I hate the Daylight Saving time change, and odds are, you do, too. That extra hour of sleep in the fall is lovely, but shifting your body clock is a huge pain. There’s even evidence that the lost hour in spring is a health hazard; hospitals have reported a rise in heart attacks and traffic accidents in the days after we spring forward. If no one likes it and it’s dangerous, why do we do it? Contrary to persistent myth, it has nothing to do with farmers or trains. It’s all about energy conservation, war, and consummerism.
The idea behind the time change is simple: make daylight hours line up with people’s work and life activities to conserve resources and save money. The benefit has been obvious for a long time. Benjamin Franklin once calculated that the city of Paris could save millions of pounds of candlewax yearly if the time shifted to give people more daylight hours. But the first recorded proper proposal to change clocks to came from entomologist George Vernon Hudson. In 1895, he pitched the idea of an annual two-hour time shift to the Royal Society of New Zealand, but no one went for it.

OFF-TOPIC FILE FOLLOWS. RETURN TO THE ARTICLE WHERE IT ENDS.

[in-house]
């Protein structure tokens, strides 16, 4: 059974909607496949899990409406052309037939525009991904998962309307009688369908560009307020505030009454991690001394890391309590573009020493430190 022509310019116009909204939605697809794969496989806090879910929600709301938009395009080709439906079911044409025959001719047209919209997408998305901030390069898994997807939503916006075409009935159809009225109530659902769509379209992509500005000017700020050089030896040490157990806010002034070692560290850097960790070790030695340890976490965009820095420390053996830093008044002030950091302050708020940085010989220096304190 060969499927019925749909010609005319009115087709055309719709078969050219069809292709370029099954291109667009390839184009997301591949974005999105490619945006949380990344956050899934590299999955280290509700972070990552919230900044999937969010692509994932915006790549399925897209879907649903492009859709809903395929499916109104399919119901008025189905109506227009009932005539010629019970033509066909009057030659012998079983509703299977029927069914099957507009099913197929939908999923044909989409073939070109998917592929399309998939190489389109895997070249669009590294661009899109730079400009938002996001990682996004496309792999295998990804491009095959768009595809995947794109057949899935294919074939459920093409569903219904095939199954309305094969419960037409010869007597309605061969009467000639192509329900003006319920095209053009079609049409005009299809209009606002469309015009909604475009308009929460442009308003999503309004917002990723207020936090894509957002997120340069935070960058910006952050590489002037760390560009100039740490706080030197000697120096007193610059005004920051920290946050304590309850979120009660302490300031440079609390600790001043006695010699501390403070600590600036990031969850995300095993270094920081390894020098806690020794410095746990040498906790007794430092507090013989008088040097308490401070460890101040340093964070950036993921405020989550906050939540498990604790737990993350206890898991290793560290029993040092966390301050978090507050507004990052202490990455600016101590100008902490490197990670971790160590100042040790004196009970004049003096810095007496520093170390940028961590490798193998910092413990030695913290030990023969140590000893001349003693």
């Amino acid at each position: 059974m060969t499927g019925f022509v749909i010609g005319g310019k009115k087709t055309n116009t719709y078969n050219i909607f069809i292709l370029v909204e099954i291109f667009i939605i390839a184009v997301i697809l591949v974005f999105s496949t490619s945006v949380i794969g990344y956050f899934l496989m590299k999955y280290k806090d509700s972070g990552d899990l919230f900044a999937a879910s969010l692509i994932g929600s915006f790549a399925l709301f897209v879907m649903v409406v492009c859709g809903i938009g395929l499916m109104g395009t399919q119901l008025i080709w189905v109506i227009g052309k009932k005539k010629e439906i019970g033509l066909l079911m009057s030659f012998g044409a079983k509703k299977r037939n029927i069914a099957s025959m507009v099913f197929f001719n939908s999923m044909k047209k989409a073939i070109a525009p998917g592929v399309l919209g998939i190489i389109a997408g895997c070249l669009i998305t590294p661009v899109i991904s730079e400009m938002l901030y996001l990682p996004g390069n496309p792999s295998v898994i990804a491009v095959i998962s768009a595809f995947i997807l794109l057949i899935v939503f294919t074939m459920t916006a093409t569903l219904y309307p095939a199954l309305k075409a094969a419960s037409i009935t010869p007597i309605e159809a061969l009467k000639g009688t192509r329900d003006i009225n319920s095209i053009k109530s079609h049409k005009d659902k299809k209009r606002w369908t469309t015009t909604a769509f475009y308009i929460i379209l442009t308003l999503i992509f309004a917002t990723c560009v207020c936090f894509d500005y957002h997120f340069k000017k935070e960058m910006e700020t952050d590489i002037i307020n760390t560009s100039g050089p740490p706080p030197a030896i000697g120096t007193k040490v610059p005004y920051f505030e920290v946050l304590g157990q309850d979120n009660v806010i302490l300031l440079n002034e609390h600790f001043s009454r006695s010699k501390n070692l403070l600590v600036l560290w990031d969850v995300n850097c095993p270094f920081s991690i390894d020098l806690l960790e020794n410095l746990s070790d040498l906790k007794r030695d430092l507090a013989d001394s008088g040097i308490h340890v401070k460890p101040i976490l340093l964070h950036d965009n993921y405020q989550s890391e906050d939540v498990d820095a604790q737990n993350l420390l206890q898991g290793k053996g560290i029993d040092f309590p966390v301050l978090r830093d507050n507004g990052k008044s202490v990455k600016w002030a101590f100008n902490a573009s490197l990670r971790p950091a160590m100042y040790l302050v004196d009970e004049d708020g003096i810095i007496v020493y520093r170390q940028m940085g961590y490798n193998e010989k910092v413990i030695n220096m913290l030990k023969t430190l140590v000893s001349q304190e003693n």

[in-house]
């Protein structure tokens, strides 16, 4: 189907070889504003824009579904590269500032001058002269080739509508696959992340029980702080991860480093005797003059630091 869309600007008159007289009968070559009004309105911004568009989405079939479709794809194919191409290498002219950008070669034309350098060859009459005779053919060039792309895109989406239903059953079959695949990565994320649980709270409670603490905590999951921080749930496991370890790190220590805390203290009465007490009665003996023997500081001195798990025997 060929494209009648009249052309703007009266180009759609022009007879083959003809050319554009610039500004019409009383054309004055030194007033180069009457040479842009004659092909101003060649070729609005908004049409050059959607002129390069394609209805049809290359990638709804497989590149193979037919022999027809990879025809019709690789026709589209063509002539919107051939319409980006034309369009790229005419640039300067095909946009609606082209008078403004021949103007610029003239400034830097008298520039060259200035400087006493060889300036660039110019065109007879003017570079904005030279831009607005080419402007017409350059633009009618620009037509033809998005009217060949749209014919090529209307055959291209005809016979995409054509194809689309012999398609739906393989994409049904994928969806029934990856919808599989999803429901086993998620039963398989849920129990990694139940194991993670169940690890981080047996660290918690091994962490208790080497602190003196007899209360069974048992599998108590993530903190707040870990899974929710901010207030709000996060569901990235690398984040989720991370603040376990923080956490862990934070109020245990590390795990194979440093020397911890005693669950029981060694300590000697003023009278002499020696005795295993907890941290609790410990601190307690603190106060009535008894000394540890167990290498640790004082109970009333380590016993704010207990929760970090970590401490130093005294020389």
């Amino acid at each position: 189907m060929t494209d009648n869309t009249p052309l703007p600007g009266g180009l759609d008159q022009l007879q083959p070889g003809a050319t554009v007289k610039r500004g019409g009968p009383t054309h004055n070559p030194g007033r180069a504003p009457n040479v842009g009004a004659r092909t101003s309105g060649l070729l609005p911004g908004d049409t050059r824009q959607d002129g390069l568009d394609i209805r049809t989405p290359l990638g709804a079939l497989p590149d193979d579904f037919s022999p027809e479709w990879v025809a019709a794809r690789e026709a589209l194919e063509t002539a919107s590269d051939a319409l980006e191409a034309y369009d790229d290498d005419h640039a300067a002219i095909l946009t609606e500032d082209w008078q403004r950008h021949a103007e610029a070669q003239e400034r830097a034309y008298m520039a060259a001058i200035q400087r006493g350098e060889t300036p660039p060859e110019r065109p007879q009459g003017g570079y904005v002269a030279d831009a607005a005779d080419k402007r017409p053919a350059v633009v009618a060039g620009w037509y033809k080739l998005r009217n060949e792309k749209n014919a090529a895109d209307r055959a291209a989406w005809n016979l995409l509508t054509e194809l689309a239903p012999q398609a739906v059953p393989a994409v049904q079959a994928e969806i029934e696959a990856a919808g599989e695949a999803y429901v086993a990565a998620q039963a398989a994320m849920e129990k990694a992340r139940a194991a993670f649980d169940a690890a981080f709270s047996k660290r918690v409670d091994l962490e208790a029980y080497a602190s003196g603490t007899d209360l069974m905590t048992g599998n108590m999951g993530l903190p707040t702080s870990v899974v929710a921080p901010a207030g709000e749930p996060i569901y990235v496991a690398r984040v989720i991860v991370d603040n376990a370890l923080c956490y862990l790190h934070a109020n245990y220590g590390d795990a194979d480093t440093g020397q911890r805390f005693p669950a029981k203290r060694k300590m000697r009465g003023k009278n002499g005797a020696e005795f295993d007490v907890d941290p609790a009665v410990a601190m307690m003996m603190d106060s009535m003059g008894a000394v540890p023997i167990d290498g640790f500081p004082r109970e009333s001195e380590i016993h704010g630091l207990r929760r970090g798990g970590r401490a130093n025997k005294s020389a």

A little over a decade later, in 1907, British construction magnate William Willett proposed a worse version of the time shift: an 80-minute change in April and October. This “Summer Time” proposal, outlined in a pamphlet titled “The Waste of Daylight,” became a passionate mission for Willet, who spent years promoting more daylight recreation time. The idea got to Parliament but was never passed into law. He died in 1915, his dream unfulfilled.
A year later, his idea came to fruition, but not in his home country. The first country to change the clocks forward was Germany; they shifted forward one hour on April 30, 1916. But it had nothing to do with recreation. The First World War was consuming Europe, and Germany wanted the added daylight to help conserve energy and allow for more…